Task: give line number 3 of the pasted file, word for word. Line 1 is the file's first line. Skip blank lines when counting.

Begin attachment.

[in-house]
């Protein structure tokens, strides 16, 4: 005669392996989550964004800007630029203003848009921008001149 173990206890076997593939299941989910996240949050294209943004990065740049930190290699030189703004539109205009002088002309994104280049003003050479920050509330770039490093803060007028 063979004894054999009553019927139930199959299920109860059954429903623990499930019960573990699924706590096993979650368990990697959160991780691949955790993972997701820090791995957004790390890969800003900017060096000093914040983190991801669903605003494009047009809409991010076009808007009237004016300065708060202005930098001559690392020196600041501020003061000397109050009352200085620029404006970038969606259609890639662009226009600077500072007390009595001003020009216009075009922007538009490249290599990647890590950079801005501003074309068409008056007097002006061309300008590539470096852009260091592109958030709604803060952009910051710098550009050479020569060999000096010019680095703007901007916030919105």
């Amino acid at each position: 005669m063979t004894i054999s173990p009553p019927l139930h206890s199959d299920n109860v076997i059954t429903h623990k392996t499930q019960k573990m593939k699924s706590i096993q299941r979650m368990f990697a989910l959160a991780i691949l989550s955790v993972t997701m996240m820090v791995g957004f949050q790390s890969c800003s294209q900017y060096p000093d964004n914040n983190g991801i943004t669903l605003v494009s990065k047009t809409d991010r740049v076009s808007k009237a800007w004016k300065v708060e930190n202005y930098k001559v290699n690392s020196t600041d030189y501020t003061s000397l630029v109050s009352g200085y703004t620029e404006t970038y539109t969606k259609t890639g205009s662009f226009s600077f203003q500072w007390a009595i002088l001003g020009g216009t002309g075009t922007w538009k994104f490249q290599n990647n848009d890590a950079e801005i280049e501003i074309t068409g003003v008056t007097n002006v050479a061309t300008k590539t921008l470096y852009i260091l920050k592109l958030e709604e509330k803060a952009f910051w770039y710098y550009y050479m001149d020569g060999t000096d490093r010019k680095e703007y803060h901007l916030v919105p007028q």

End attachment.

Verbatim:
């Amino acid at each position: 005669m063979t004894i054999s173990p009553p019927l139930h206890s199959d299920n109860v076997i059954t429903h623990k392996t499930q019960k573990m593939k699924s706590i096993q299941r979650m368990f990697a989910l959160a991780i691949l989550s955790v993972t997701m996240m820090v791995g957004f949050q790390s890969c800003s294209q900017y060096p000093d964004n914040n983190g991801i943004t669903l605003v494009s990065k047009t809409d991010r740049v076009s808007k009237a800007w004016k300065v708060e930190n202005y930098k001559v290699n690392s020196t600041d030189y501020t003061s000397l630029v109050s009352g200085y703004t620029e404006t970038y539109t969606k259609t890639g205009s662009f226009s600077f203003q500072w007390a009595i002088l001003g020009g216009t002309g075009t922007w538009k994104f490249q290599n990647n848009d890590a950079e801005i280049e501003i074309t068409g003003v008056t007097n002006v050479a061309t300008k590539t921008l470096y852009i260091l920050k592109l958030e709604e509330k803060a952009f910051w770039y710098y550009y050479m001149d020569g060999t000096d490093r010019k680095e703007y803060h901007l916030v919105p007028q």